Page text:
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    2008 global financial crisis & fair value accounting standards

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    Fair Value Accounting: How the financial crisis of 2008 highlighted the issues

    The financial crisis of 2008 drew attention to fair-value accounting (FVA), creating a major policy debate involving the US Congress, the European Commission as well as banking and accounting regulators around the world.

    Critical review the literature on fair value accounting.

    Explain whether FVA contributed to the recent global crisis.

    Discuss whether there is a future for FVA in IFRS.

    Laux, C. and Leuz, C. (2009). The crisis of fair value accounting: making sense of the recent debate. Accounting, Organisations and Society, 34: 826-834.

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    Many believe that the financial crisis of 2008-2009 led to a close collapse of the US banking system (Bowen & Khan, 2014; Arnold, 2009, Bigman & Desmond, 2009)). Some argue that this disaster was due, in part, to fair value accounting. Is this the case? Should fair value accounting be scaled back or even scrapped? This paper will explore how and if fair value was part of the problem and whether it should be approached with caution going forward.

    I will conclude that fair value accounting is an honest response to a real problem but not one without imperfections and controversy. It is possible, perhaps likely, that fair value accounting contributed or perhaps caused the 2008 global financial crisis. Regardless, the solution cannot be to throw out the baby out with the bath water. The abuses of fair value that occurred should be corrected but fair value accounting has an important place in informing capital markets. It is in the corruption of its use that troubles lie. In itself, fair value is a useful tool. What is more needed is better understanding of what is being reported (Mott & Deans, 2008; Pozen, 2009) and more attention to how to treat ill-liquid assets, the hardest ones to value because no exit price exists (FASB, 2014).


    Fair value accounting is the adjusting of historical transactions price to a market-driven price (FASB, 2014). Fair value is not specific to any firm, but is a treatment based on the asset or liabilities held by the firm. Financial assets or liabilities, securities with certain attributes, and assets arisen from mergers and acquisitions are typically the ones that are assessed or revalued based on market transactions. In some cases, when market transactions cannot be obtained or observed, alternative measures such as discounted cash flows are substituted for market pricing.

    Fair value generally began with SFAS 157 where fair value was reported based on three "levels" of inputs (FASB, 2014). Level 1 was observable values for identical assets. Level 2 was observable values of comparable assets. Level 3 was unobserved variables and attributes presumed to impact values. So, level 1 might be the quote for Coke stock. Level 2 might be the quote for a note receivable based on similar credit risk and duration of another firm. Level 3 might be the value of a holding for which there is no market value (unique asset) and so the future cash flow is capitalized in a spreadsheet as the valuation. The quality of the valuation is lower as you rise in level. The level is reported and the method of valuation is discussed in the footnotes to assist the financial statement reader. The issuance of this new standards was just two years prior to the financial crisis so naturally the question rises: Did the standard help create or worsen the crisis (Trussell & Rose, 2009).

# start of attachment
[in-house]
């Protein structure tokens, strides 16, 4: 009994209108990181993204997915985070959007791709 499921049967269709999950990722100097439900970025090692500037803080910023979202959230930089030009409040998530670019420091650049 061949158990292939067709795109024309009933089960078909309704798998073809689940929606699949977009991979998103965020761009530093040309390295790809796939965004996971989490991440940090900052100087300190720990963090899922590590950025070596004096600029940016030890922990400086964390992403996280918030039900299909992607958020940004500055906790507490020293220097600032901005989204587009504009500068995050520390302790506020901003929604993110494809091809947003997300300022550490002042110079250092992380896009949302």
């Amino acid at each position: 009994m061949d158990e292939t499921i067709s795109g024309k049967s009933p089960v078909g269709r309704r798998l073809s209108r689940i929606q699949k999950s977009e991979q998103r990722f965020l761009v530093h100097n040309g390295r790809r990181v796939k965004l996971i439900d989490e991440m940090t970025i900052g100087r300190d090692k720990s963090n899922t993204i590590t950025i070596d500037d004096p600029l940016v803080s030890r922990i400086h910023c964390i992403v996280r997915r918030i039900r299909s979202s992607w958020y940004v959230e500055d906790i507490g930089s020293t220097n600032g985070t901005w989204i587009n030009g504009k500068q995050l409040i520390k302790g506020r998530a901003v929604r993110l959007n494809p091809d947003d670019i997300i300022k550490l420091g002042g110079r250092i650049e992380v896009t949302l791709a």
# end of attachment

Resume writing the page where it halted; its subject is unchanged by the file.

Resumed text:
Fair value accounting is typically based on exit price (FASB, 2014). That is, what would you be able to get from selling it, net of transaction costs. This is highly problematic when there are market disruptions and it is not possible to sell the instrument. The potential ill-liquid holding would be classified (typically) as a level 3 input for valuation. But this can still be a difficult computation because the assumptions to use are unknown. During the financial crisis, the current performance of loans in a securitized portfolio may not be a good measure of the longer-term ability to perform. So, fair value, especially for level 3 instruments, can be complex and lead to over-correction (Kothari & Lester, 2012).

    Fair value is justified over historical cost based on relevancy. There is a long tradition of favoring historical cost because it is verifiable and reliable. The prior transactions can be checked, audited and known for certain. This saves the preparer of the financial statement from criticism that they are trying to seduce investors with glowing reports that are based on someone's best guess about future market participants. However, while historical cost is neutral and verifiable, it is almost always wrong. That is, the true economic power of the asset or liability is not the original transaction price. For assets that are to be used or consumed in operations, like a building or truck, adjusting to market pricing is not relevant. However, for assets that are to be traded, or could be traded, the market pricing is ...

    Solution Summary

    Your discussion is 2,524 words and 15 references (academic) and explains that fair value likely helped to exacerbate the crisis but blaming fair value is unwarranted. Fair value reporting is still more useful than historical cost.